I should add, in parentheses, that this alludes only to treatment for mental illness. Were a patient admitted for some physical ailment and were he subsequently to suffer mental disorder, the period would not begin from the beginning of the treatment for the physical disorder but only from the beginning of the treatment for mental disorder. Moreover, this provision covers only treatment in hospitals and institutions in any sense recognised by public authorities. It would not cover the treatment of a single person in the charge of a doctor, a matron or some other such person. That would clearly be outside the scope of the Royal Commission's careful recommendation.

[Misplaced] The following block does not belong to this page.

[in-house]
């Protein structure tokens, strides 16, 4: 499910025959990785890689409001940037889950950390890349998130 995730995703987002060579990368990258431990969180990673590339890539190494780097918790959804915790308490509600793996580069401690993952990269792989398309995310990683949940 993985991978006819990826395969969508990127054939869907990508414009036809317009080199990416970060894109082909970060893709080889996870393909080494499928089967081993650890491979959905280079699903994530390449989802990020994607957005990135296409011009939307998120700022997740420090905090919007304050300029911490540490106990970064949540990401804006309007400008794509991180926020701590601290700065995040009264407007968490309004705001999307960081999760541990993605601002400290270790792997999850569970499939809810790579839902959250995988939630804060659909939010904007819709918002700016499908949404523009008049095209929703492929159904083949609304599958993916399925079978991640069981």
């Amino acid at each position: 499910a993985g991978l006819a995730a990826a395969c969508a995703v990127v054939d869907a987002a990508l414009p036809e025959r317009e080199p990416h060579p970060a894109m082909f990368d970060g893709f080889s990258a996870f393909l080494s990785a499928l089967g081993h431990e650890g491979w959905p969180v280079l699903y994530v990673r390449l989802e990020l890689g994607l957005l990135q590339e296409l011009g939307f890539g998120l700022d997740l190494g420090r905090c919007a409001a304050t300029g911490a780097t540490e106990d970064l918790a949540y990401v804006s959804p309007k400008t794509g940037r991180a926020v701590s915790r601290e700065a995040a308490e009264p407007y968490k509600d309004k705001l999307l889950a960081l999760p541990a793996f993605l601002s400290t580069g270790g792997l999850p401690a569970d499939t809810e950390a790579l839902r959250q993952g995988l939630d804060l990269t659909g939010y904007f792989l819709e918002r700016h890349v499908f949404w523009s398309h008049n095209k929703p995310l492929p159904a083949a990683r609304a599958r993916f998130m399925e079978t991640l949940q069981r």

Given this slightly more comprehensive provision, the Royal Commission thought that hardship could well arise in the case of a person whose spouse had to receive care and treatment overseas. The Commission recommended the inclusion of institutions overseas roughly equivalent with the provisions which they laid down, and they indicated that it would be necessary and incumbent upon the petitioning spouse to show that the general standards in the country overseas were substantially the same as the conditions here. That is provided in Clause 1 (1, b).
The Royal Commission also thought—this is referred to in paragraph 201 of its Report—that a break of 28 days or less should not be regarded as interrupting a continuous period of care and treatment. This is met in Clause 1 (3).